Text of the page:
A 59-year-old woman with newly diagnosed, treatment-naïve hepatitis C presented with right upper quadrant abdominal pain. One day prior, she underwent transjugular liver biopsy to evaluate for cirrhosis. Physical exam revealed stable vital signs, jaundice, scleral icterus, and guarding to right upper quadrant palpation. Liver function tests were consistent, with total bilirubin 11.2 mg/dL, AST 354 U/L, ALT 209 U/L, PT 15.2, and INR 1.2. Hemoglobin was 8.9 g/dL, decreased from baseline of 15 g/dL. Abdominal computed tomography showed a large soft tissue density extending the entire length of the common bile duct (Figure 1). ERCP was performed, finding a dilated CBD greater than 2.5 cm with multiple large, amorphous filling defects (Figure 2).
Figure 1. Abdominal computed tomography, interpreted as a large soft tissue density extending along the entire length of the common bile duct, which is mildly enlarged, and soft tissue density within the gallbladder.
Figure 2. ERCP demonstrating a markedly dilated CBD/CHD, 36 mm in diameter, with multiple large, lucent filling defects within the extrahepatic bile ducts, confirmed to be blood clots on balloon and basket sweeps. The intrahepatic bile ducts are moderately dilated.
Repeated balloon sweeps revealed blood clots (Figure 3), and a nasobiliary tube was left in place for flushing. Despite this, the patient developed hemorrhagic shock. She underwent angiography, revealing distal hepatic artery laceration and subsequent coil embolization achieved hemostasis. After procedure, hemoglobin and vital signs stabilized. However, on hospital day 12, she again developed severe right upper quadrant pain. Abdominal ultrasound revealed an enlarged gallbladder with a thickened wall and a positive Murphy’s sign. HIDA scan showed nonvisualization of the gallbladder, consistent with blockage of the cystic duct. She underwent laparoscopic cholecystectomy, confirming hemocholecystitis, with a tense gallbladder filled with blood. Histopathology was consistent with cholecystitis (Figure 4). She did well postoperatively and is without any residual clinical sequelae greater than one year later.
Figure 3. ERCP revealing blood clots at the papilla.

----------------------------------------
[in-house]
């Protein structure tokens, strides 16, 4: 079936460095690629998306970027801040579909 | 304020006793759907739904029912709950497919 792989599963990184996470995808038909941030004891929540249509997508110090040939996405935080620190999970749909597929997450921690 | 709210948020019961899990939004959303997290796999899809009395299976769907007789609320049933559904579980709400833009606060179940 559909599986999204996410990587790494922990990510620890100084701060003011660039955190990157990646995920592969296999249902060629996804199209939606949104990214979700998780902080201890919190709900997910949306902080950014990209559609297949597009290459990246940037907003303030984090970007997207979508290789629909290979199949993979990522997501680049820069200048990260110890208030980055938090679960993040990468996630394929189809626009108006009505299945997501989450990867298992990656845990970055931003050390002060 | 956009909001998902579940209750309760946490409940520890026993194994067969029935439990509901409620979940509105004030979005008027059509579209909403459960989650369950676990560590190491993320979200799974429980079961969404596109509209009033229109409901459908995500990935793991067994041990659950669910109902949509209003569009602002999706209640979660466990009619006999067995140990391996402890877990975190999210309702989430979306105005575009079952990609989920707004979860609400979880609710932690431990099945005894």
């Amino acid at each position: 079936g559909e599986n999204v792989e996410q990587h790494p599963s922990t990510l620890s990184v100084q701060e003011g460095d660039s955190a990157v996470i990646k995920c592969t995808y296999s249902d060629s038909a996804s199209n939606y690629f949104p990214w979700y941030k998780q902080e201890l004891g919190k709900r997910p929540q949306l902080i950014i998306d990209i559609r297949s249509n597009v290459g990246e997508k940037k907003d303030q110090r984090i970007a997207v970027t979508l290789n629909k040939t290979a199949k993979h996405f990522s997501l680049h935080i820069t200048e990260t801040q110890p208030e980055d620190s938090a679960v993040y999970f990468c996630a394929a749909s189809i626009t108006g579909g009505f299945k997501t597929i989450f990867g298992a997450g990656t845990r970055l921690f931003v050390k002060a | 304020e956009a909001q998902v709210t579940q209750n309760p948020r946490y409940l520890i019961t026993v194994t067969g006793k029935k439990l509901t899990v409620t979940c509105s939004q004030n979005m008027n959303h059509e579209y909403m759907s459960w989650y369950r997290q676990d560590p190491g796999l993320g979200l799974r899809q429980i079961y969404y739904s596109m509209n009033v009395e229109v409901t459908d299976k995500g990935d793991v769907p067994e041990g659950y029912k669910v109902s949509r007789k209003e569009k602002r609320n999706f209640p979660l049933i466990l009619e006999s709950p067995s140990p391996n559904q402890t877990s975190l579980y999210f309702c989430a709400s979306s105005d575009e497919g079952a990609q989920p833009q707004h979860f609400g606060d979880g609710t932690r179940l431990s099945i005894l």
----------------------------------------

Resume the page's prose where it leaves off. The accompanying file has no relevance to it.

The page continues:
Hemobilia is a rare complication of liver biopsy with an incidence less than 1%, occurring immediately or within 1 week after biopsy.1 Classic clinical presentation with Quincke’s triad (right upper quadrant pain, jaundice, and gastrointestinal hemorrhage) occurs in only 20% of patients with hemobilia.2 Resultant biliary obstruction requires ERCP with sphincterotomy and clot extraction. While half of cases reach hemostasis spontaneously, the remaining cases require embolization.2 Hemocholecystitis following liver biopsy is even more uncommon, with only a few cases reported in the literature.3 When right upper quadrant pain worsens despite proper treatment of hemobilia, hemocholecystitis should be suspected and can be confirmed with a HIDA scan. Without prompt diagnosis, gallbladder perforation can occur in 2%–15% of hemocholecystitis cases as a result of gangrenous cholecystitis.4 Treatment involves early cholecystectomy.
Figure 4. Microscopic examination of the gallbladder demonstrates epithelium with chronic inflammation consistent with chronic cholecystitis (at 40x). During the surgery, it was noted that the gallbladder was filled with blood, but due to rupture of the gallbladder during surgery, no evidence of hemorrhage was identified grossly.
Author contributions: KA Suchniak-Mussari and BA Foreman wrote the manuscript. A. Sharma reviewed and edited the manuscript and obtained the figures. T. Shah contributed the pathology specimen images and description. CE Dye reviewed the manuscript and figures. KA Suchniak-Mussari is the article guarantor.
Financial disclosure: None to report.
Informed consent was obtained for this case report.
Previous Presentation: This case report was presented at the ACG Annual Scientific Meeting, October 16-21, 2015; Honolulu, Hawaii.
Correspondence: Kristen A. Suchniak-Mussari, Penn State Milton, S. Hershey Medical Center, Department of Internal Medicine, 500 University Dr, Mail Code H039, Hershey, PA 17033 (email@example.com).
Received July 15, 2016; Accepted Feburary 1, 2016
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